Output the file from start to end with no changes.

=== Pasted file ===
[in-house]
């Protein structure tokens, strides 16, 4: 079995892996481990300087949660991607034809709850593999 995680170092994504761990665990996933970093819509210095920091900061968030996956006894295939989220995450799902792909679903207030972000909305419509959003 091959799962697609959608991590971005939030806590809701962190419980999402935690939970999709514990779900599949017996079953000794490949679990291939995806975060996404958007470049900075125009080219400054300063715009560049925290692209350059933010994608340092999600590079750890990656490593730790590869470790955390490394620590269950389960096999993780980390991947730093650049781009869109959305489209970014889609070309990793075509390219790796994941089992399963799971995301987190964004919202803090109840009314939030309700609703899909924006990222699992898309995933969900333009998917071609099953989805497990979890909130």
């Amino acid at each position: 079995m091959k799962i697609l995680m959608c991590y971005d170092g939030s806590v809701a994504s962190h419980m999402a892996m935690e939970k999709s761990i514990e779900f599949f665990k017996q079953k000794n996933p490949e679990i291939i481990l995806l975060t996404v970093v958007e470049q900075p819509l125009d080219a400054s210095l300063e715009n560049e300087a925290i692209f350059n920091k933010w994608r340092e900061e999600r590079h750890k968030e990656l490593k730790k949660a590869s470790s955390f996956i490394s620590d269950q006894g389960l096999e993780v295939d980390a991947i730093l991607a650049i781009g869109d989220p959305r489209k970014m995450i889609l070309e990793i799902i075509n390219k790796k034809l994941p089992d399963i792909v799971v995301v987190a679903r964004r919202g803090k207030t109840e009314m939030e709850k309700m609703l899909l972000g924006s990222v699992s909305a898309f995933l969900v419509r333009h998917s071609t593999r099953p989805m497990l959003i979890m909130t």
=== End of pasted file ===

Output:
[in-house]
């Protein structure tokens, strides 16, 4: 079995892996481990300087949660991607034809709850593999 995680170092994504761990665990996933970093819509210095920091900061968030996956006894295939989220995450799902792909679903207030972000909305419509959003 091959799962697609959608991590971005939030806590809701962190419980999402935690939970999709514990779900599949017996079953000794490949679990291939995806975060996404958007470049900075125009080219400054300063715009560049925290692209350059933010994608340092999600590079750890990656490593730790590869470790955390490394620590269950389960096999993780980390991947730093650049781009869109959305489209970014889609070309990793075509390219790796994941089992399963799971995301987190964004919202803090109840009314939030309700609703899909924006990222699992898309995933969900333009998917071609099953989805497990979890909130």
């Amino acid at each position: 079995m091959k799962i697609l995680m959608c991590y971005d170092g939030s806590v809701a994504s962190h419980m999402a892996m935690e939970k999709s761990i514990e779900f599949f665990k017996q079953k000794n996933p490949e679990i291939i481990l995806l975060t996404v970093v958007e470049q900075p819509l125009d080219a400054s210095l300063e715009n560049e300087a925290i692209f350059n920091k933010w994608r340092e900061e999600r590079h750890k968030e990656l490593k730790k949660a590869s470790s955390f996956i490394s620590d269950q006894g389960l096999e993780v295939d980390a991947i730093l991607a650049i781009g869109d989220p959305r489209k970014m995450i889609l070309e990793i799902i075509n390219k790796k034809l994941p089992d399963i792909v799971v995301v987190a679903r964004r919202g803090k207030t109840e009314m939030e709850k309700m609703l899909l972000g924006s990222v699992s909305a898309f995933l969900v419509r333009h998917s071609t593999r099953p989805m497990l959003i979890m909130t």